Artists and creative freelancers are not always covered by employment law, so it is important to have a written agreement between parties. Agreements should cover the terms and nature of the work, including the timeframe for the project, a clear payment schedule, and an outline of expectations related to copyright, crediting, communications and marketing.

Artists may provide their own template contracts that you can adapt to the needs of both parties. However, do not expect artists to have a template contract or access to legal resource.  It is good practice to have a template contract that you can tailor to each individual situation, and consideration towards additional funding to assist the artist with obtaining independent legal or HR advice may be required.

In institutions where budgets have restrictions on how finances can be used, contracts are important for auditing purposes. If you are not able to develop or issue a formal contract, a letter of engagement can be used instead. A letter of engagement provides a written record of terms of the project without the formal legalese. It could include the following:

  • Names and contact details of the parties involved
  • description of the work or project
  • the anticipated schedule including deadlines
  • fee and payment structures or terms
  • any relevant terms for installation/de-installation – for example maintenance and sustainability considerations
  • rights and crediting information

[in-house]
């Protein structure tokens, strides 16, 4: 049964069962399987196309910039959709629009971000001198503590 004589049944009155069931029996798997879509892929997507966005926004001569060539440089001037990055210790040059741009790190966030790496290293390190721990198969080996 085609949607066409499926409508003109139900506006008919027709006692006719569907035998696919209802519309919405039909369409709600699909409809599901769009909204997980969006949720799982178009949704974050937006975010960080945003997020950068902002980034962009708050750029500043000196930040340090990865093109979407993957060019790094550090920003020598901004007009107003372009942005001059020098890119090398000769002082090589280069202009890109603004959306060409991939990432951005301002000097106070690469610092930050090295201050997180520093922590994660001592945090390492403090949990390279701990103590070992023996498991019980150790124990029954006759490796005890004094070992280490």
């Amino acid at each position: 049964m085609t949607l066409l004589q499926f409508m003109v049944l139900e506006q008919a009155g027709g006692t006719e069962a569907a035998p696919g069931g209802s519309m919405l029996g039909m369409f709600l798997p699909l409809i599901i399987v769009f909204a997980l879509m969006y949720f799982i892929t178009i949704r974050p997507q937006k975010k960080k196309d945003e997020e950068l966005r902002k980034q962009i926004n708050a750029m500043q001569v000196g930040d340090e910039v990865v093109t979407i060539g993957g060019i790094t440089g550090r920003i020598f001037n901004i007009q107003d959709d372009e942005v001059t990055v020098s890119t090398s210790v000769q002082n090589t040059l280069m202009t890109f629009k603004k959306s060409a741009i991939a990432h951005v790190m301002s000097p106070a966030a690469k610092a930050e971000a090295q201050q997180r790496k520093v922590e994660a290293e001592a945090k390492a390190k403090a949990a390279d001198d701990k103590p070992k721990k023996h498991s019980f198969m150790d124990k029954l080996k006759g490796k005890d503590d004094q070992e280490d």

• Signatures
  • Access needs, requirements and practice principles of the artist – commonly referenced as an Access Rider



It is helpful to talk through the contract details with the artist.  Providing the template to the artist in advance of this discussion with any explanatory notes might help provide context for certain clauses. Allowing the artist time to read through the draft, seek advice or formulate any questions before meeting to discuss it further is recommended.

Future ambitions within the University of Edinburgh Art Collection include supporting artists with additional funds to access external HR and legal advice to assist with the review of contract paperwork, in acknowledgment of the asymmetry of resource and power in the commissioning engagement.


Questions for you and your team

  • Are we a collecting institution acquiring the commissioned artwork? (Considerations include budget distribution across production and acquisition, material considerations and certain forms of documentation)
  • How do we define the terms of ownership?
  • Is the work an outright purchase, a copy or an edition of the work?